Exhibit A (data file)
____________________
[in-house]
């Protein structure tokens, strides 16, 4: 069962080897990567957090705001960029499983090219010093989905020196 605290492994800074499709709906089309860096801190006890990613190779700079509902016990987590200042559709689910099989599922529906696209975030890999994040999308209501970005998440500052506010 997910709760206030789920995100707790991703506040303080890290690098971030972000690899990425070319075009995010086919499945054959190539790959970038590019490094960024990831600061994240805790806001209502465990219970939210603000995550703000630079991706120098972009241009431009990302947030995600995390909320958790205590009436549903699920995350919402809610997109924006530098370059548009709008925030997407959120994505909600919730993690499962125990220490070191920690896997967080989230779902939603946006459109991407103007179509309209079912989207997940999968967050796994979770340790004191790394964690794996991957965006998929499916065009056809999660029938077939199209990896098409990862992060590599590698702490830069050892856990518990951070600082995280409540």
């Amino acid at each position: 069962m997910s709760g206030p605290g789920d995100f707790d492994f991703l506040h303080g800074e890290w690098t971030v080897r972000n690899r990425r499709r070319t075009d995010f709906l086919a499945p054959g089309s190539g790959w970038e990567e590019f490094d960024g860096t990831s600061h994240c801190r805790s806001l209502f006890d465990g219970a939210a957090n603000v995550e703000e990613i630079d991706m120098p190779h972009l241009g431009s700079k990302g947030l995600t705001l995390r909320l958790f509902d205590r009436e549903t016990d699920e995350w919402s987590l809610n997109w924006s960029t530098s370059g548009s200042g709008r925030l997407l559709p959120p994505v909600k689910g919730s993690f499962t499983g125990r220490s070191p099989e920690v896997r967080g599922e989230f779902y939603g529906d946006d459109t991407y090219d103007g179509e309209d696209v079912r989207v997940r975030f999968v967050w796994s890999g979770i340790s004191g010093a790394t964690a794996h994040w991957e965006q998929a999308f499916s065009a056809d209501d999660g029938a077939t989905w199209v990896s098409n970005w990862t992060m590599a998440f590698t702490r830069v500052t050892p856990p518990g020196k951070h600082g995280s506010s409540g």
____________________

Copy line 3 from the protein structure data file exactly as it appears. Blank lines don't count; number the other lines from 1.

């Amino acid at each position: 069962m997910s709760g206030p605290g789920d995100f707790d492994f991703l506040h303080g800074e890290w690098t971030v080897r972000n690899r990425r499709r070319t075009d995010f709906l086919a499945p054959g089309s190539g790959w970038e990567e590019f490094d960024g860096t990831s600061h994240c801190r805790s806001l209502f006890d465990g219970a939210a957090n603000v995550e703000e990613i630079d991706m120098p190779h972009l241009g431009s700079k990302g947030l995600t705001l995390r909320l958790f509902d205590r009436e549903t016990d699920e995350w919402s987590l809610n997109w924006s960029t530098s370059g548009s200042g709008r925030l997407l559709p959120p994505v909600k689910g919730s993690f499962t499983g125990r220490s070191p099989e920690v896997r967080g599922e989230f779902y939603g529906d946006d459109t991407y090219d103007g179509e309209d696209v079912r989207v997940r975030f999968v967050w796994s890999g979770i340790s004191g010093a790394t964690a794996h994040w991957e965006q998929a999308f499916s065009a056809d209501d999660g029938a077939t989905w199209v990896s098409n970005w990862t992060m590599a998440f590698t702490r830069v500052t050892p856990p518990g020196k951070h600082g995280s506010s409540g």